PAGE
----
Class of 2012
For Melanie Berdecia ’12, an interest in law grew out of her own childhood rebellion. “My mom always told me,” Berdecia says, “‘you should think about becoming a lawyer because you like to argue and you’re always questioning things.’”
A senior in the School of Industrial and Labor Relations, Berdecia graduates with a concentration in the Department of Labor Relations, Law, and History. She plans to go to law school in the fall.
A former member of the Cornell Forensics Society, Berdecia sees working inside the legal system as a powerful means of reforming society and believes that “if you make good arguments, you can change the way things function.” She has a passion for civil rights advocacy and immigration law reform, aspiring to have the most impact in these areas in the future. “My goal is to become a federal judge. If I can make it to the Supreme Court that would be amazing,” she says.
On the cusp of graduation, Berdecia is looking back at her time at Cornell with nostalgia. In her four years at the university, she garnered many accolades. She is a member of the Quill and Dagger Senior Honor Society and received an ILR grant to travel to the Dominican Republic to conduct research for her honors thesis—an investigation into the ways in which the labor rights of workers in the apparel industry have been affected by the Dominican Republic-Central America-United States Free Trade Agreement (CAFTA-DR). Most recently she was awarded the SUNY Chancellor’s Award for Student Excellence.
Of all her accomplishments, Berdecia is most proud of two: serving for two years as the former co-chair of La Asociacion Latina (the umbrella organization for a majority of Latino organizations on campus), and becoming a teaching assistant for Associate Professor Michael Evan Gold’s Labor and Employment Law class—a responsibility that she met with enthusiasm and energy.
Coming to Cornell, even going to college, was not an obvious path for her. Raised by a single mother who emigrated from the Dominican Republic to New York City, Berdecia and her older brother grew up in Washington Heights and in different neighborhoods of the Bronx.
Her early school experiences were challenging. When Berdecia enrolled at a new middle school, she was often picked on. “I felt like I needed to prove something to the students, to show them that they couldn’t beat me up,” she says. To adapt, she made friends with the bullies. She started hanging out with them, she says, and got into trouble occasionally.
“The teachers started telling me, ‘You’re very smart, but you’re not doing the right thing by putting yourself in these positions where you’re not really taking advantage of how smart you are. You’re just trying to be a rebel,’” she recalls.
So Berdecia took her studies more seriously and paid greater attention in her honors classes. She spent more time reading books and less time hanging out with her friends, much to their dislike.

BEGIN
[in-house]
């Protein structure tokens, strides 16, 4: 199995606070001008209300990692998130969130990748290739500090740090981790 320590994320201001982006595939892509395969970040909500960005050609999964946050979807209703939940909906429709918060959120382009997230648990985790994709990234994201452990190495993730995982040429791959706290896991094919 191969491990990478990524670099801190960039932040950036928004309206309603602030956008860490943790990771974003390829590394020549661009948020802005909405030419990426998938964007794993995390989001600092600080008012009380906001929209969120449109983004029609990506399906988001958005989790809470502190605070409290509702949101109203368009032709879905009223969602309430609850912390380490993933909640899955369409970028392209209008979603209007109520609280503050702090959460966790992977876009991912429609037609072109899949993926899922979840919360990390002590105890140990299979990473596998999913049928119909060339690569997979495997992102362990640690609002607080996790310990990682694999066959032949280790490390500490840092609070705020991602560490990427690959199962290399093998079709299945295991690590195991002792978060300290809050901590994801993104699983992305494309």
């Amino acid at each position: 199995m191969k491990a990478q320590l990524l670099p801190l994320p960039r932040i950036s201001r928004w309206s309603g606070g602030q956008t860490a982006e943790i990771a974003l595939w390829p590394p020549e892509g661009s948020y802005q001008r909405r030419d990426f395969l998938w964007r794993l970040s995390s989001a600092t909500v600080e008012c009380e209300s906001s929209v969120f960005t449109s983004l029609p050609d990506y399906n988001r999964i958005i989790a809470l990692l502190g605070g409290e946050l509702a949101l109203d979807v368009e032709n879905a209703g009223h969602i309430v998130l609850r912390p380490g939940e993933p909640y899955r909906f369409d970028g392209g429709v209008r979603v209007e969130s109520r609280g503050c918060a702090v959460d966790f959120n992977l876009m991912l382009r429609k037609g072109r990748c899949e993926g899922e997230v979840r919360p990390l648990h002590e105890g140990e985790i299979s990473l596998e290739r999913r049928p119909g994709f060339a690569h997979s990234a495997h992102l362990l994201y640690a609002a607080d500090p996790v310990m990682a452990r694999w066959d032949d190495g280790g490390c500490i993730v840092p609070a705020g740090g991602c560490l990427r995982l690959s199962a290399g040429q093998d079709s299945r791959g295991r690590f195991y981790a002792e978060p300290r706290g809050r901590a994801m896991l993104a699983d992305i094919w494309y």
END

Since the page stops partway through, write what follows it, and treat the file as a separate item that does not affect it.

It was her family’s economic hardships that made her realize the value of higher education. She remembers a time when her family was “roaming from relative’s house to relative’s house,” she says. “I didn’t like to be in that position, where we had to be dependent on other people, and so I wanted to make it so that my family never has to go through something like that again.”
She also recalls the pain of finding her mother, the head of her household, very distraught upon losing a job. “When I got home from high school one afternoon, I found her crying. She was worried and didn’t know what to do. That memory has always driven me to protect my family and to protect my interests. It was important for me to get an education.”
Berdecia was eight years old when her mother graduated from Bronx Community College with an associate’s degree. Berdecia says that watching her mother showed her how education makes a difference in life and taught her to study hard.
After focusing on her studies, Berdecia graduated salutatorian from her high school, and she credits the Arthur O. Eve Higher Education Opportunity Program (HEOP) for playing an important role in her coming to Cornell. “I was given a huge opportunity, and that’s why I’m very grateful for everything that Cornell has done for me. I feel very privileged to be here,” she says.
Berdecia says that she also appreciated the university’s need-based financial aid, as well as the scholarships she received from outside organizations. She was a Congressional Hispanic Caucus Institute-Ford Scholar, an Albert Shanker United Federation of Teachers Scholar, a New York State Lottery Scholar, a SUNY Empire State Minority Scholar, and a New York State Merit Scholar.
Cornell’s diversity also attracted her to the school, she says, and she was excited when she discovered how law was important in many disciplines at the university. When she was considering her major, she read Cornell’s ILR School brochure and was instantly impressed with its multidisciplinary approach.
As she graduates, she hopes future Cornellians will also embrace the diverse student body and their own identities.
“Don’t be afraid of something different and meeting new people because that’s where you learn the most when you are in those kinds of environments,” she says. “Don’t be afraid of yourself and your identity.”